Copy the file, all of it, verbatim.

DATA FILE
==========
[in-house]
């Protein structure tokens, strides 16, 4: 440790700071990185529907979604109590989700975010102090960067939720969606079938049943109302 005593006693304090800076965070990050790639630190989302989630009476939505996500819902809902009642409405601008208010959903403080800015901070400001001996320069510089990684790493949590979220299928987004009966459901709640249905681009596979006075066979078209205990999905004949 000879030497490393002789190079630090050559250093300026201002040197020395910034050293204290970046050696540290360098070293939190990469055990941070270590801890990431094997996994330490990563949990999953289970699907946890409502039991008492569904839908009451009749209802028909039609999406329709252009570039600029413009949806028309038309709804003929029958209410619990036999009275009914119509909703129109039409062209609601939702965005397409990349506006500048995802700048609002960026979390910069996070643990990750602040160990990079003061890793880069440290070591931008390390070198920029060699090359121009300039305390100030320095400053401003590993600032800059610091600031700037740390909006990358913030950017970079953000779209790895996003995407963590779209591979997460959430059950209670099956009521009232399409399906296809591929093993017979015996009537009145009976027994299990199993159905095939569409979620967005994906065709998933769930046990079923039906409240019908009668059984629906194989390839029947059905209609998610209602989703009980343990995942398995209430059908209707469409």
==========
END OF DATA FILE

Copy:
[in-house]
């Protein structure tokens, strides 16, 4: 440790700071990185529907979604109590989700975010102090960067939720969606079938049943109302 005593006693304090800076965070990050790639630190989302989630009476939505996500819902809902009642409405601008208010959903403080800015901070400001001996320069510089990684790493949590979220299928987004009966459901709640249905681009596979006075066979078209205990999905004949 000879030497490393002789190079630090050559250093300026201002040197020395910034050293204290970046050696540290360098070293939190990469055990941070270590801890990431094997996994330490990563949990999953289970699907946890409502039991008492569904839908009451009749209802028909039609999406329709252009570039600029413009949806028309038309709804003929029958209410619990036999009275009914119509909703129109039409062209609601939702965005397409990349506006500048995802700048609002960026979390910069996070643990990750602040160990990079003061890793880069440290070591931008390390070198920029060699090359121009300039305390100030320095400053401003590993600032800059610091600031700037740390909006990358913030950017970079953000779209790895996003995407963590779209591979997460959430059950209670099956009521009232399409399906296809591929093993017979015996009537009145009976027994299990199993159905095939569409979620967005994906065709998933769930046990079923039906409240019908009668059984629906194989390839029947059905209609998610209602989703009980343990995942398995209430059908209707469409």